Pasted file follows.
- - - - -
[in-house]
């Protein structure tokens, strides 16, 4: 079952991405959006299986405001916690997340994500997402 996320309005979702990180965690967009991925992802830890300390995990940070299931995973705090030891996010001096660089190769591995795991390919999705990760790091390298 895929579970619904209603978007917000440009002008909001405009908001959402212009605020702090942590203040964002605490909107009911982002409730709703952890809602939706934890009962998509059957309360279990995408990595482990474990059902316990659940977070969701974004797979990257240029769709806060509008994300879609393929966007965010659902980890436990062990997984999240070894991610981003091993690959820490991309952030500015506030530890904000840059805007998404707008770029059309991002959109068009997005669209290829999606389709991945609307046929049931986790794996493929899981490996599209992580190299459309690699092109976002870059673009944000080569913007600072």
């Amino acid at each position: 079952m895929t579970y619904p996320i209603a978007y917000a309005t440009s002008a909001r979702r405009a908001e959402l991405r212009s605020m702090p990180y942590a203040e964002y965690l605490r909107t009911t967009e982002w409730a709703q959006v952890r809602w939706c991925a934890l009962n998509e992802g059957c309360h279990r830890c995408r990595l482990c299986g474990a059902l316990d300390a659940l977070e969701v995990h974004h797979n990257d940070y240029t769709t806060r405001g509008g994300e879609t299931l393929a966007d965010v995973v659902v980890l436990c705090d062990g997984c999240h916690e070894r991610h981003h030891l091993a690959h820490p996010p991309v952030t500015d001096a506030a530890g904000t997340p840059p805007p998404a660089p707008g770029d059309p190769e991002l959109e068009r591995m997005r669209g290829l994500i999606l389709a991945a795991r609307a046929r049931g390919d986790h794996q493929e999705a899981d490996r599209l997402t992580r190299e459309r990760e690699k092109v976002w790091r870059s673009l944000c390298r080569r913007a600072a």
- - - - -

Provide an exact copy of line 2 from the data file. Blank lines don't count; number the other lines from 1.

């Protein structure tokens, strides 16, 4: 079952991405959006299986405001916690997340994500997402 996320309005979702990180965690967009991925992802830890300390995990940070299931995973705090030891996010001096660089190769591995795991390919999705990760790091390298 895929579970619904209603978007917000440009002008909001405009908001959402212009605020702090942590203040964002605490909107009911982002409730709703952890809602939706934890009962998509059957309360279990995408990595482990474990059902316990659940977070969701974004797979990257240029769709806060509008994300879609393929966007965010659902980890436990062990997984999240070894991610981003091993690959820490991309952030500015506030530890904000840059805007998404707008770029059309991002959109068009997005669209290829999606389709991945609307046929049931986790794996493929899981490996599209992580190299459309690699092109976002870059673009944000080569913007600072």